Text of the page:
Blake didn’t even get to tell us about David’s secret chord before I had my hands in my face yelling, “Noh, noh, noh, don’t. Fast-forward! I can’t!” and ended up stomping out of the room so my own Emily could watch it without me.[6] After that, I pushed it waaaaaaaay down: “I will deal with this emotion at a later date.”

Guess what today was.

A later date.

Yesterday some of you saw my rant on FB about the t-shirt meme. My niece posted it first, then my brother. I commented on both. My644188_526552814037754_1413004826_n (adult) niece removed my comment. My brother and I went tête-à-tête. The crux of his argument was, “If a school is not teaching about God then, by default, it is teaching atheism.”[7]

The crux of mine was that God is everywhere—even where children die. And prayer *is* allowed in school—it simply cannot be enforced. And that religious education *is* allowed in public schools—as longs as no one religious dogma has preference over another.[8] That’s the trouble with rhetoric like this—all finer points that could be very good debates get boiled down into a sound bite, tossed on a t-shirt, passed around social media, and then cut off any meaningful discussion at the knees.

Then, after hearing my President speak, I quoted him: “‘We are going to need to work on making access to mental health care at least as easy as access to guns.’” I added, “Folks, I’m totally pro-gun (just not in *my* house). You see, it’s not about taking things away—it’s about providing access to the right things.”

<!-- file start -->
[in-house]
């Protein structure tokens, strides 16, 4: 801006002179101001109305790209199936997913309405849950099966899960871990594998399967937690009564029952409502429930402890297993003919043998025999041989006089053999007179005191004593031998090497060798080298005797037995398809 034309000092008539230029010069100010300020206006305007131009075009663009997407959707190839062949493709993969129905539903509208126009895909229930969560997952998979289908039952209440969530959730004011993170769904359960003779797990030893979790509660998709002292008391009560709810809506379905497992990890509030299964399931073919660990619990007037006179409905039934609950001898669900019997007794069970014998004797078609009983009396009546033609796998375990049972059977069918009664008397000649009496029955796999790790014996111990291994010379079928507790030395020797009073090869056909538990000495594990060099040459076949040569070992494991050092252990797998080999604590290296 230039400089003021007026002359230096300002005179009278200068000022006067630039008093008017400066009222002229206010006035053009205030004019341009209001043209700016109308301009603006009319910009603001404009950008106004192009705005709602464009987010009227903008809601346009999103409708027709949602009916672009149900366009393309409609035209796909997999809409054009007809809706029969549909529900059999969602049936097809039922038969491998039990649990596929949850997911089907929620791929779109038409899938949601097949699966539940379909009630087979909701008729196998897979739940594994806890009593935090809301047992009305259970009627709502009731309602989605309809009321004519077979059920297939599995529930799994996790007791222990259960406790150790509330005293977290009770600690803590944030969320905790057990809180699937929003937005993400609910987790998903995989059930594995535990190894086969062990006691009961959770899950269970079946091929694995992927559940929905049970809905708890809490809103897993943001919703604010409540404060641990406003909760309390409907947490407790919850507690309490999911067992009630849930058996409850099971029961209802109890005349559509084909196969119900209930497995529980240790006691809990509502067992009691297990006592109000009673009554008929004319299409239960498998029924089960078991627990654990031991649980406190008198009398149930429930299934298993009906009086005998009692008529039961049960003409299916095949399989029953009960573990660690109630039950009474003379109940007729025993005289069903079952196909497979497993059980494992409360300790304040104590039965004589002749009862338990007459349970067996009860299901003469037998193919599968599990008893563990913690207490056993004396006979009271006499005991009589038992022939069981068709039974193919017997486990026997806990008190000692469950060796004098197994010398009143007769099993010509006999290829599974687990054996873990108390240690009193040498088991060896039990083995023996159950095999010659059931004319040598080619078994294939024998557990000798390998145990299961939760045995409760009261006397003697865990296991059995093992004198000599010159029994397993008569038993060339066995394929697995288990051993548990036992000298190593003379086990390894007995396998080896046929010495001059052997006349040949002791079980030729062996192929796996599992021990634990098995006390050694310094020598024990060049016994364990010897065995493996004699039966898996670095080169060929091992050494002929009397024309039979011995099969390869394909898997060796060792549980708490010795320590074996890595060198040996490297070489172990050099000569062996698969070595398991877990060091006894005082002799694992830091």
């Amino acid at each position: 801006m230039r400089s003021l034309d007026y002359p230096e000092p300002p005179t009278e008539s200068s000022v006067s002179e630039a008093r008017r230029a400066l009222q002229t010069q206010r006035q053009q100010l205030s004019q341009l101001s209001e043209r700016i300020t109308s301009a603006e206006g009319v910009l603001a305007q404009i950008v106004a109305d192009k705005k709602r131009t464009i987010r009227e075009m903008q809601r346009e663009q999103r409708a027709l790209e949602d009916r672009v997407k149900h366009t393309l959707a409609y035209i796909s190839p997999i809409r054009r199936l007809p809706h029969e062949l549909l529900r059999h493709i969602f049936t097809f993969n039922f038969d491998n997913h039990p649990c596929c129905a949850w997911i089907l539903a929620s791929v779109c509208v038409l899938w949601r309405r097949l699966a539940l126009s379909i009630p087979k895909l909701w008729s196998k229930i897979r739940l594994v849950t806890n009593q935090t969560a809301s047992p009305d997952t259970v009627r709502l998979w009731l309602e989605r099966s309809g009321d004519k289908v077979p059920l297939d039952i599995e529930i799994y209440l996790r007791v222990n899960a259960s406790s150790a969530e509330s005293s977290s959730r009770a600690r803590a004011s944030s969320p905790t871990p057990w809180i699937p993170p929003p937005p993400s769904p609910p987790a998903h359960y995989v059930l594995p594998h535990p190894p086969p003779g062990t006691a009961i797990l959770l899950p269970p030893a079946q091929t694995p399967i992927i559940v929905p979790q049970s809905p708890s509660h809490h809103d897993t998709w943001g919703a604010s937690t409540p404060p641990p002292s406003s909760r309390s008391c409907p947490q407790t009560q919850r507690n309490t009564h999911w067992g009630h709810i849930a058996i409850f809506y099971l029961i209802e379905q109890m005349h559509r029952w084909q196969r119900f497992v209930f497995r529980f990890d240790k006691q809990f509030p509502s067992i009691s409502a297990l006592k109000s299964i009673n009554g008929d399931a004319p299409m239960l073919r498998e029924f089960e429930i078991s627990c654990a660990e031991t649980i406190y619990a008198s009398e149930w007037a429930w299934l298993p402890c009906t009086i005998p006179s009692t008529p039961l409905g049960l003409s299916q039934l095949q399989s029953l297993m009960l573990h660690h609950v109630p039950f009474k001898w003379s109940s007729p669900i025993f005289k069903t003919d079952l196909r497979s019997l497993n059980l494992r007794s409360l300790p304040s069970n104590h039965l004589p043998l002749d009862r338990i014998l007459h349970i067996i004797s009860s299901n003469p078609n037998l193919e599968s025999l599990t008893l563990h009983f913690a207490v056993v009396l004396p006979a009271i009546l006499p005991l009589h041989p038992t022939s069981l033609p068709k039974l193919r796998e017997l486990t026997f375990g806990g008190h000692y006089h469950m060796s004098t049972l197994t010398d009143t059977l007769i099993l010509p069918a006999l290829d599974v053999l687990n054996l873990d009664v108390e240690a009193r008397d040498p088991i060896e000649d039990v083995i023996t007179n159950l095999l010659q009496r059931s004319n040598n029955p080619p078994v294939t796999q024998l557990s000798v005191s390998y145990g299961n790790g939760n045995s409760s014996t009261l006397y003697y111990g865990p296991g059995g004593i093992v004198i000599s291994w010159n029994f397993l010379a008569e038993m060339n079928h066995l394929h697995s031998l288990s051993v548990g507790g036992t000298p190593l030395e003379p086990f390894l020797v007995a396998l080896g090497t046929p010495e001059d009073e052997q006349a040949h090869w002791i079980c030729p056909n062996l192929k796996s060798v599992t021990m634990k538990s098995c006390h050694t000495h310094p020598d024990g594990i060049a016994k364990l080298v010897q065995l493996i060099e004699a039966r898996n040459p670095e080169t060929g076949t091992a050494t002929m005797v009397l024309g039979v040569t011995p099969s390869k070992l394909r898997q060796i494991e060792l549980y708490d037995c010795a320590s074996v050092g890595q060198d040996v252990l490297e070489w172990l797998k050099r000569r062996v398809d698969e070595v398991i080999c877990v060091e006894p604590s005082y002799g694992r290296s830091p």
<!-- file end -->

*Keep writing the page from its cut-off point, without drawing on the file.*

This was followed by this The Conservative’s Club post which equated the human rights infractions in The (former) Soviet Union, Turkey, Germany, China, Uganda, and Cambodia to U.S. attempts at gun control. The only point I agreed with was: “With guns, we are ‘citizens’. Without them, we are ‘subjects’.”

Mind you, I was only on FB for a little while. And on-and-off at that.

Bam, bam, bam!

With the post that I just reblogged debating the etymology of The Rede—which followed one discussing the ethics of The Rede as it applies to cabbage worms—I am starting to wonder how my fellow Witches feel about guns and how y’all are handling all this shite. We are a pretty emphatic crowd. I can’t be the only one who can’t watch Adam Levine sing “Hallelujah”—especially through the fourth, the fifth, the minor fall, and the major lift.[9] This has to be doing a number on you as well. Can we struggle through it together? (I promise to peruse your blogs as soon as I can do it without breaking-down.)

Here’s where I stand. I’m pro-Amendment 2; not because I like guns but because I believe in an armed citizenry to maintain a modicum of balance. I certainly don’t want an armed authority while I’m systematically disarmed. (I know, I don’t have access to nukes–but I’m fairly confident my government isn’t going to nuke my house.) Plus, I don’t want a gun in my house–but will protect your right to have one in yours.

However, I do not believe that “armed” should not mean “without regulation.”[10] So, I am also pro-gun-control. Gun control does not mean completely disarming. I can even imagine a world where I could be (conceivably and philosophically—if not viscerally and morally) amenable to automatic weapons—so long as they were only in the hands of well-trained and regulated citizens, and that I could be reasonably sure that they would remain only in the hands of such folks.

Ergo, *control.*

It’s like what I said about boundaries. Can debaters stop resorting to either/or, all or nothing reasoning? A boundary is not a rejection.